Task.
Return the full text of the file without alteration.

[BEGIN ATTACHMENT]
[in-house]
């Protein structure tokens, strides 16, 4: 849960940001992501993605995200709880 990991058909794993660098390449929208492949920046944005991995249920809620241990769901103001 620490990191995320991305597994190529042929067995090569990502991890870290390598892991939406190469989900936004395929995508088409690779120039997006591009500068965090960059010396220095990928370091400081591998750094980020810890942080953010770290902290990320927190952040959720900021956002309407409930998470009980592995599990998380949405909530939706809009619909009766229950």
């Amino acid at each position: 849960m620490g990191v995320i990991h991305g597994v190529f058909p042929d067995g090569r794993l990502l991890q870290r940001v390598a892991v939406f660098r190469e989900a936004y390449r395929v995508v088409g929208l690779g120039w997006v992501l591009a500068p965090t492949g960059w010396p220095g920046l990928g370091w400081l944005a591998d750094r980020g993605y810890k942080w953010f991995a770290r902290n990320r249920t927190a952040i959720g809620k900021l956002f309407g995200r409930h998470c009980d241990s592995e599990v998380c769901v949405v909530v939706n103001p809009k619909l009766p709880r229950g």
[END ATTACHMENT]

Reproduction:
[in-house]
């Protein structure tokens, strides 16, 4: 849960940001992501993605995200709880 990991058909794993660098390449929208492949920046944005991995249920809620241990769901103001 620490990191995320991305597994190529042929067995090569990502991890870290390598892991939406190469989900936004395929995508088409690779120039997006591009500068965090960059010396220095990928370091400081591998750094980020810890942080953010770290902290990320927190952040959720900021956002309407409930998470009980592995599990998380949405909530939706809009619909009766229950």
């Amino acid at each position: 849960m620490g990191v995320i990991h991305g597994v190529f058909p042929d067995g090569r794993l990502l991890q870290r940001v390598a892991v939406f660098r190469e989900a936004y390449r395929v995508v088409g929208l690779g120039w997006v992501l591009a500068p965090t492949g960059w010396p220095g920046l990928g370091w400081l944005a591998d750094r980020g993605y810890k942080w953010f991995a770290r902290n990320r249920t927190a952040i959720g809620k900021l956002f309407g995200r409930h998470c009980d241990s592995e599990v998380c769901v949405v909530v939706n103001p809009k619909l009766p709880r229950g």